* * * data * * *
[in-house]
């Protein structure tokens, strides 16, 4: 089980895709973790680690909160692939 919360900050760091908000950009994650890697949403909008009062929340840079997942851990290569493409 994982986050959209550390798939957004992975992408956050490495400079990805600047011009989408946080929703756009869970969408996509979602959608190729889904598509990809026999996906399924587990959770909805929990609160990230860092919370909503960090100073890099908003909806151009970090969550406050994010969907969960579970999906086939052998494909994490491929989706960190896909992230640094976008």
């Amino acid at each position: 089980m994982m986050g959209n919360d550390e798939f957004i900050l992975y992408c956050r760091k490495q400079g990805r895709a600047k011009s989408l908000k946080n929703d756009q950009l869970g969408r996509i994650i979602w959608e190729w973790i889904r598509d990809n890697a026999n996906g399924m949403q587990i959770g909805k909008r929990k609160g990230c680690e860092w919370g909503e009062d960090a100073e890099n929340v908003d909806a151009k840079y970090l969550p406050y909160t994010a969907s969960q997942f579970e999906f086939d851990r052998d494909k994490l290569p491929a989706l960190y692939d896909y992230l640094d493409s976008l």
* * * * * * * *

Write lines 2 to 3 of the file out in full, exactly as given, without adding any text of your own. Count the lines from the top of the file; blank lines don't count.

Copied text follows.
């Protein structure tokens, strides 16, 4: 089980895709973790680690909160692939 919360900050760091908000950009994650890697949403909008009062929340840079997942851990290569493409 994982986050959209550390798939957004992975992408956050490495400079990805600047011009989408946080929703756009869970969408996509979602959608190729889904598509990809026999996906399924587990959770909805929990609160990230860092919370909503960090100073890099908003909806151009970090969550406050994010969907969960579970999906086939052998494909994490491929989706960190896909992230640094976008």
């Amino acid at each position: 089980m994982m986050g959209n919360d550390e798939f957004i900050l992975y992408c956050r760091k490495q400079g990805r895709a600047k011009s989408l908000k946080n929703d756009q950009l869970g969408r996509i994650i979602w959608e190729w973790i889904r598509d990809n890697a026999n996906g399924m949403q587990i959770g909805k909008r929990k609160g990230c680690e860092w919370g909503e009062d960090a100073e890099n929340v908003d909806a151009k840079y970090l969550p406050y909160t994010a969907s969960q997942f579970e999906f086939d851990r052998d494909k994490l290569p491929a989706l960190y692939d896909y992230l640094d493409s976008l």